Summer in South Notts


Get Out and About with wildlife in the next few weeks (see right hand column).

Fri Sept 12th – Sept Bat Walk with Lyn Victor. Meet at the Rushcliffe Country Park Environment Centre at 6.30 pm for a brief talk about bats, followed by a bat walk from 7.30 pm. Numbers limited so contact Lyn at NWT on 0115 9588242 or to reserve a space.

 Sun Sept 21st – Autumn wildlife along Bingham Linear Park with Jenny Craig (01949 838899). Meet 10.00 amTithby Road bridge.

But I am afraid Summer is waning and the time is fast approaching for our 2014/15 Talks Programme. We are starting out in October with a talk on British Moths by our very own Niel Pinder, followed in November by a talk about the Wildlife of Scilly. The talks are same day (Thursday), same venue (Methodist Church, West Bridgford, same room, same time (7.30 pm) and same price (£2.50 incl tea & biccies), indeed only the talks are different. For full details of the programme and location venue follow this link to the WILDLIFE TALKS PAGE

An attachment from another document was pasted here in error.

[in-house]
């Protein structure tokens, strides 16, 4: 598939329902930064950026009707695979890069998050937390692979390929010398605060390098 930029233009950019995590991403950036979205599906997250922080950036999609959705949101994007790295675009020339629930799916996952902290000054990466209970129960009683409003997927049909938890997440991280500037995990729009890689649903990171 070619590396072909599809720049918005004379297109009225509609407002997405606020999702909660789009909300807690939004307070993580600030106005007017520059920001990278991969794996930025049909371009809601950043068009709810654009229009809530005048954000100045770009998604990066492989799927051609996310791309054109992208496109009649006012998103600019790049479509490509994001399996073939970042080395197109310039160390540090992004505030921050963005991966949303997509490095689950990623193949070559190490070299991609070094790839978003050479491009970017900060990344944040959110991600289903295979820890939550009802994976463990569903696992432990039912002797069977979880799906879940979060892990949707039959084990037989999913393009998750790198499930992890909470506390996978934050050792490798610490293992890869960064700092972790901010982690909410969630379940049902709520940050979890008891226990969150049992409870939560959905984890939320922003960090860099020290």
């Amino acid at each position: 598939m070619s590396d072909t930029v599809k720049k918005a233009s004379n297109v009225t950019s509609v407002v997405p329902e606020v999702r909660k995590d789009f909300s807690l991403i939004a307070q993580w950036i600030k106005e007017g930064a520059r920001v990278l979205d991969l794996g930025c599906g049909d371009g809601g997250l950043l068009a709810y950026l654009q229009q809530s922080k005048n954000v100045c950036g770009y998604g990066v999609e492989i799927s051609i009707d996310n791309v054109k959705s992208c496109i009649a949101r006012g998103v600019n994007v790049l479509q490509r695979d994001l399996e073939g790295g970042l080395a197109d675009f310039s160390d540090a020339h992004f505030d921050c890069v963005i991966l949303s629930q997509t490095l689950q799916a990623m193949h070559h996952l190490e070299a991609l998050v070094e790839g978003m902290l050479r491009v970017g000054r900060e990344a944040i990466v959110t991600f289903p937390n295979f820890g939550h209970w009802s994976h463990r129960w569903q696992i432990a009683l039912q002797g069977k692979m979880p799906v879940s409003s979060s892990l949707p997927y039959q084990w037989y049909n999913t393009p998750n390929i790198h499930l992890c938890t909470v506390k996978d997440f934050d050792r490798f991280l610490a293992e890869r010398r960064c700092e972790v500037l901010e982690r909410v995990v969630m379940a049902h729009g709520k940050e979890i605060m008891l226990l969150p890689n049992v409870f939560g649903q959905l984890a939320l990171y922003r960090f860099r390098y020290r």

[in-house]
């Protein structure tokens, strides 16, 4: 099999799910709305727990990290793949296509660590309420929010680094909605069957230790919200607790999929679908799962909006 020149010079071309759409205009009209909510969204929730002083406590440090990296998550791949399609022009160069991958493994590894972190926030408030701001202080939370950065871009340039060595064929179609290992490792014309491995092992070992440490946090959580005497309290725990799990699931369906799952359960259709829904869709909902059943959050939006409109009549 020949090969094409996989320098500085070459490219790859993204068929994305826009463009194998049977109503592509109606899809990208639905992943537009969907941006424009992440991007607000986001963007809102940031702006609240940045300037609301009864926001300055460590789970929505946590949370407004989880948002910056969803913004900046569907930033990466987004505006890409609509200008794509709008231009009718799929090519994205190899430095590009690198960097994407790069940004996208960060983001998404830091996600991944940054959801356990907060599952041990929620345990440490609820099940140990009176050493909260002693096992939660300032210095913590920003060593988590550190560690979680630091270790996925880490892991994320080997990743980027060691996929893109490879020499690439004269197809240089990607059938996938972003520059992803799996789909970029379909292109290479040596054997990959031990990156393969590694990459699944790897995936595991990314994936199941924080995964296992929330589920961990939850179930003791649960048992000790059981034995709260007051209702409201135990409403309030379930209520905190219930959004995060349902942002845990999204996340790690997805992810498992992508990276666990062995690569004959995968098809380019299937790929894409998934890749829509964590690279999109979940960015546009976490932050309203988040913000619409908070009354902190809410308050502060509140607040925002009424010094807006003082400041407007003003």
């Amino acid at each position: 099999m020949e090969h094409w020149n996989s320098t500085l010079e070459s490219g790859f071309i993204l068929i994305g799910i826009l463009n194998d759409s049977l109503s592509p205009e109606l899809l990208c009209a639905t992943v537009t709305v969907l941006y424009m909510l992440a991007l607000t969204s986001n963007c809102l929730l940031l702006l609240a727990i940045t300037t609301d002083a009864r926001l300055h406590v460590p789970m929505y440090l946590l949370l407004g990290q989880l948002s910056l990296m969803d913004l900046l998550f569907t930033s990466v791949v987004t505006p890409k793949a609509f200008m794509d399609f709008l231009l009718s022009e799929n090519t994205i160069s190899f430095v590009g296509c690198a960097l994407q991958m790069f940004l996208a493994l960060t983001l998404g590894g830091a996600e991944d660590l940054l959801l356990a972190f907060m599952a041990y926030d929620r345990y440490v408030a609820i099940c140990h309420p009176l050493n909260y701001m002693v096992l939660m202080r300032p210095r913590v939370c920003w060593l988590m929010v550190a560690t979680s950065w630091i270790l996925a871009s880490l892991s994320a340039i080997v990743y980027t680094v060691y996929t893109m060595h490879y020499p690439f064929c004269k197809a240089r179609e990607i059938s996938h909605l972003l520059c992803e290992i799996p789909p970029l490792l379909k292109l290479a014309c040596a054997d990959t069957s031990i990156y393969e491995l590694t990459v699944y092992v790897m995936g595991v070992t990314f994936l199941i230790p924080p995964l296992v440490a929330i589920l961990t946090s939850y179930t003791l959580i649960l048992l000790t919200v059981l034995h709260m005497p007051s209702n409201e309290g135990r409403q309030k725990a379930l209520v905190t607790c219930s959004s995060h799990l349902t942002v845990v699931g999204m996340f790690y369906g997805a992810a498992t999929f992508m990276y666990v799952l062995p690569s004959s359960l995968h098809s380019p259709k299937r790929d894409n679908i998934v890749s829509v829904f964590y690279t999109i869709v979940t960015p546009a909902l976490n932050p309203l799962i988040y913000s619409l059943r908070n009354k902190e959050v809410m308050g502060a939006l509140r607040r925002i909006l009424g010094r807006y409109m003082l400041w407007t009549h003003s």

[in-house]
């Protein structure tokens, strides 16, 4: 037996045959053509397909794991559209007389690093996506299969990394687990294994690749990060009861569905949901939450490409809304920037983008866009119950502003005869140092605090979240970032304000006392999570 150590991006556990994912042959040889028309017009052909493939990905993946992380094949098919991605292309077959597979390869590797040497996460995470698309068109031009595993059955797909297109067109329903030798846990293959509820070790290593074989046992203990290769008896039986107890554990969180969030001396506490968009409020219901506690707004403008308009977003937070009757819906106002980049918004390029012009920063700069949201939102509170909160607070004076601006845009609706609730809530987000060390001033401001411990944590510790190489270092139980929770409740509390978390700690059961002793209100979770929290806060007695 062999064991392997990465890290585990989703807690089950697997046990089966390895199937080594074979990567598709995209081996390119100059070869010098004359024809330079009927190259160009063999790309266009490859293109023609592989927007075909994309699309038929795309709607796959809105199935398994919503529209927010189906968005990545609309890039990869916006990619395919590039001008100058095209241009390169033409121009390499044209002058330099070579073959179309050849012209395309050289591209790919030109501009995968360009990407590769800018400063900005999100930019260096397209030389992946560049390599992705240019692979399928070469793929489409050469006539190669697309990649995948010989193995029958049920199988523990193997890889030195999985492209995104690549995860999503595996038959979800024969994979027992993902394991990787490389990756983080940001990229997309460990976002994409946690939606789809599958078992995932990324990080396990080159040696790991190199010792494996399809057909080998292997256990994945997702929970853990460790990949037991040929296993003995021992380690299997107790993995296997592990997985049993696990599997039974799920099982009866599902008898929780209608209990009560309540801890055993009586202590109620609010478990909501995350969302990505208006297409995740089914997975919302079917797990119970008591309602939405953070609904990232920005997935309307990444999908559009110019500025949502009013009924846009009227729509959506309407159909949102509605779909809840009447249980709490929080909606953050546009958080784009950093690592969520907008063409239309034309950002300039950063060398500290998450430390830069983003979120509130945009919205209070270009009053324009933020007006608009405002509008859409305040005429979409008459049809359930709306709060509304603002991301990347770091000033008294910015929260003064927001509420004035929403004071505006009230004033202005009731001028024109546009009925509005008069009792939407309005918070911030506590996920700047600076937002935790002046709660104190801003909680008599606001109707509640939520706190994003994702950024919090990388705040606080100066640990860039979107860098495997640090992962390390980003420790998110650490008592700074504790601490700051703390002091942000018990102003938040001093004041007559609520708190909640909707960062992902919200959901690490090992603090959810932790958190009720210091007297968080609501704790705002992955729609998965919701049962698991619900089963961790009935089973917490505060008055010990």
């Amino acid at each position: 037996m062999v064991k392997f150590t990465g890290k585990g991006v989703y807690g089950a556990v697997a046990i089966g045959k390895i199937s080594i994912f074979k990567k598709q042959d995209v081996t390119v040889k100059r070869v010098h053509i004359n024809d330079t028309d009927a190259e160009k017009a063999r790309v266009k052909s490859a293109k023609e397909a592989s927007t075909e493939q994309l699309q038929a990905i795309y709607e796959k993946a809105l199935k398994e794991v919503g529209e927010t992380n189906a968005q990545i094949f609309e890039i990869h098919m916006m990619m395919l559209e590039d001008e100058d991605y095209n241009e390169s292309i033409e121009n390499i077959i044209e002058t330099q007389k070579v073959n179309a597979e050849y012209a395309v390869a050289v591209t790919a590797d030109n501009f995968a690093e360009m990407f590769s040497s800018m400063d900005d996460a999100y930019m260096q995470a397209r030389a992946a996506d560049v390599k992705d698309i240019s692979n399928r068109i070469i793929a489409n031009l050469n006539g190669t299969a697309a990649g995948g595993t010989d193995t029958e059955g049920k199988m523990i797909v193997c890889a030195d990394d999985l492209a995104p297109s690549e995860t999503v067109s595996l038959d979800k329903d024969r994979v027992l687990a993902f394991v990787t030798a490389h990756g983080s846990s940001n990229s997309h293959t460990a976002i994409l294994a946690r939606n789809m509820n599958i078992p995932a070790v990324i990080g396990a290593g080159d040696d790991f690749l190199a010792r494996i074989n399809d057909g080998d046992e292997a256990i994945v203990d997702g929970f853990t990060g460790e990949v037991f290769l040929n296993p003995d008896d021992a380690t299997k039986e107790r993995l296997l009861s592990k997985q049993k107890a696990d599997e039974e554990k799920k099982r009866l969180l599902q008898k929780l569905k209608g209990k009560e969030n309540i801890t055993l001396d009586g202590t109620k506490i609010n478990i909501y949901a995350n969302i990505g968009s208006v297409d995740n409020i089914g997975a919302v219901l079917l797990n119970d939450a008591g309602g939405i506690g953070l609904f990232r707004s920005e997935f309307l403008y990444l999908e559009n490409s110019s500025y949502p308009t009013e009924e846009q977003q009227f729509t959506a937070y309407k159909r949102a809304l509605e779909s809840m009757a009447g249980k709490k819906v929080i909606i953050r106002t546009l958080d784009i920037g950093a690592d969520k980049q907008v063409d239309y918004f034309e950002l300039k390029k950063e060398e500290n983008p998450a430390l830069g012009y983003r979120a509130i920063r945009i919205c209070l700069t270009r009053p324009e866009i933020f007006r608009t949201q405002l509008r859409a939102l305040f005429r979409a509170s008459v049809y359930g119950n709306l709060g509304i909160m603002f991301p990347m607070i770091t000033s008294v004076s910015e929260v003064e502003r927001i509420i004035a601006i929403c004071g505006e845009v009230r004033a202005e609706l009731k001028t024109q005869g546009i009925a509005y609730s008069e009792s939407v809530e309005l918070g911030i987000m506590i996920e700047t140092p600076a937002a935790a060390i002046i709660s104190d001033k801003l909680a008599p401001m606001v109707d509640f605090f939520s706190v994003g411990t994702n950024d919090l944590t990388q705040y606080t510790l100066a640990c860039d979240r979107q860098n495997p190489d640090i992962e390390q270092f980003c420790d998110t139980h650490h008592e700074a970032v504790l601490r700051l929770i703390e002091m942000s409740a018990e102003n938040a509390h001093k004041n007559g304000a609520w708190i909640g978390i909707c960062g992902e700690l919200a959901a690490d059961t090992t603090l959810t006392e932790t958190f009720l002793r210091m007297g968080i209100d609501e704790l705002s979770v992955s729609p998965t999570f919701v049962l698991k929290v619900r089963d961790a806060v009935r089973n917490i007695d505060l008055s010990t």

Autumn also means the start of the Work Party season. If you are interested in making a practical contribution to local nature conservation there are a lot of local reserve work parties in Rushcliffe and they are great way to get outside and make a regular contribution to helping preserve our wildlife habitats. The current list is attached here RESERVE WORK PARTIES or go to the Monthly Diary record

Appeal for info from Bat Conservation Trust